Many Singapore businesses are now beginning to recognise the numerous benefits of a healthier and fitter staff. In line with this, the government has recently set up initiatives in order to help out. A great example of this is the Workplace Health Promotion Grant, which helps prevent the financial expenses be placed solely on the shoulders of the business owner. As at August 2014, every company that’s registered in Singapore and employs at least 5 workers can receive up to $10,000 for sports programs, and the money can cover up to 50% of the total cost. This financial assistance is a welcome boon for small businesses which may not have the necessary capital to invest in corporate fitness programs. For targetted intervention such as Weight Management Programme, the $5000 grant is given to companies at 100% (No costs towards companies, it’s fully funded by HPB). For those interested to learn more, please feel free to contact us at email@example.com
The grant can be utilised in a number of ways:
General Health Programs
The money for general health programs can be used in several ways. It can be used for consultancy services, and it can also be used to assess health risks among the workforce. The health of the workers can be screened, and surveys about lifestyle and health practices can be undertaken so that specific problems can be identified and addressed. Health education and physical training can be implemented, and the grant may also be used to purchase health and fitness equipment for the workplace.
Essentially, these programs should include the mainstays of any proper health regimen: regular exercise coupled with a nutritious diet.
Once specific health problems are identified, measures can be taken to solve them. The most common targeted interventions include:
- Weight management. The Lion City is experiencing a growing problem regarding obesity, which is a contributing risk factor for so many serious ailments like heart disease. In 2004, about 7% of the adults from 18 to 69 were obese. By 2010, that percentage had risen to almost 11%. The weight management program includes physical activities and nutritional education. The overweight can be identified through the BMI index, and a goal of about 5% weight loss over 3 to 6 months can be set.
- Smoking cessation. Despite the Singaporean tax hikes on cigarettes, many adults still smoke a lot. The 2010 National Health Survey showed that the number of smokers have increased, with about 14.3% of the adult population still addicted to smoking. A study by the NUS estimated that smoking-related illnesses cost between $700 million and $800 million, with every smoker costing their company $2,200 per year.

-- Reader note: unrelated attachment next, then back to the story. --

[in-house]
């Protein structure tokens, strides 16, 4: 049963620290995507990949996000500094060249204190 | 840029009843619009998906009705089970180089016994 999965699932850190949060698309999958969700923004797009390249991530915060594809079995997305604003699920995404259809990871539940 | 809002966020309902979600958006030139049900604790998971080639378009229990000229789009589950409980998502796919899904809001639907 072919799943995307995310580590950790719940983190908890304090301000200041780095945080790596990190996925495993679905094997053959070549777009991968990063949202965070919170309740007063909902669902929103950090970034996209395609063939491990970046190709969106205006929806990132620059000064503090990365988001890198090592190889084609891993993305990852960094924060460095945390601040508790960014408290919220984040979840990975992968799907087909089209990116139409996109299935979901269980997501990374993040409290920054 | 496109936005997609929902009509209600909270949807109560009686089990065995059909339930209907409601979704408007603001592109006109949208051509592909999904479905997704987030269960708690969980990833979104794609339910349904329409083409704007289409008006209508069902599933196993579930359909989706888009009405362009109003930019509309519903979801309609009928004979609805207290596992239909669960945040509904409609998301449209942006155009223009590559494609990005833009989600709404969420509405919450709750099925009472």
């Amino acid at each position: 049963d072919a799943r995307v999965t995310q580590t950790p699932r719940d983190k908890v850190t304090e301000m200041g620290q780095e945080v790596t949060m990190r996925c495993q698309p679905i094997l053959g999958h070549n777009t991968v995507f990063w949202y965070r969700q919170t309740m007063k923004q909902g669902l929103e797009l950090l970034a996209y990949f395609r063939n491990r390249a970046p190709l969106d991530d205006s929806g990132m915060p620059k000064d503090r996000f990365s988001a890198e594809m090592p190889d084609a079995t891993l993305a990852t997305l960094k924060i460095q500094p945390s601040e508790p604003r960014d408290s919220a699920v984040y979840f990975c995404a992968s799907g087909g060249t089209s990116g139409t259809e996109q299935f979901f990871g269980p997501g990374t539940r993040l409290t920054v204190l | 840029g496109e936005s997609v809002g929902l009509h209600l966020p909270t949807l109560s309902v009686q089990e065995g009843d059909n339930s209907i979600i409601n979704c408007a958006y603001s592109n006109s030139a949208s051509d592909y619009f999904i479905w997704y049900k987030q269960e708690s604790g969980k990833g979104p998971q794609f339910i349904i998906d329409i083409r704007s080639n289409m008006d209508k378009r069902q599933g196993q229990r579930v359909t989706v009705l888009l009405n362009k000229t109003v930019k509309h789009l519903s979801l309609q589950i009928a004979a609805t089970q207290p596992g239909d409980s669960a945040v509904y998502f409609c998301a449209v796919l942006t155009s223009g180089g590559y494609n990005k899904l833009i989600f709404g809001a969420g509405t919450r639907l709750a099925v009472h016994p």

The intervention can include talks, individual and group counselling, and group support networks. Smokers can be encouraged to quit, with therapy and pharmacotherapy support available.
- Chronic disease management. About one in four Singaporean has at least one chronic ailment, and these conditions can worsen considerably when undetected or left untreated. Since about 2 out of every 3 Singaporeans are employed, this is a matter of some concern for the business sector. Employees who have been identified with a chronic ailment should be strongly encouraged to participate, so that they can learn proper management, implement proper lifestyle changes, and also adhere to medication recommendations.
Mental Health Initiatives
It’s not all about the body; sometimes the mind must also be addressed. Corporate fitness should also cover mental health issues and workers should be encouraged to participate in mental health educational activities such as talks and workshops regarding metal wellbeing and illnesses. Some type of counselling should be available for employees, and activities that promote mental health in the workplace should be started up.
Of course, even something as simple as regular exercise and proper diet can do wonders for one’s mental wellbeing. Exercise can be invigorating yet relaxing, and a proper diet can help workers handle stress and other mental hurdles much more effectively.
It’s a sad fact that while so many businesses in the Lion City recognise how beneficial a fitness trainer can be for their employees, not all of them have the capital to invest in such personal training programs. But with the Workplace Health Promotion Grant, more companies may now be able to afford the services of a personal trainer for their employees. It’s a good thing that the Singaporean government is working hand in hand with the business sector in helping to ensure the good health of the workforce.
Yours in health,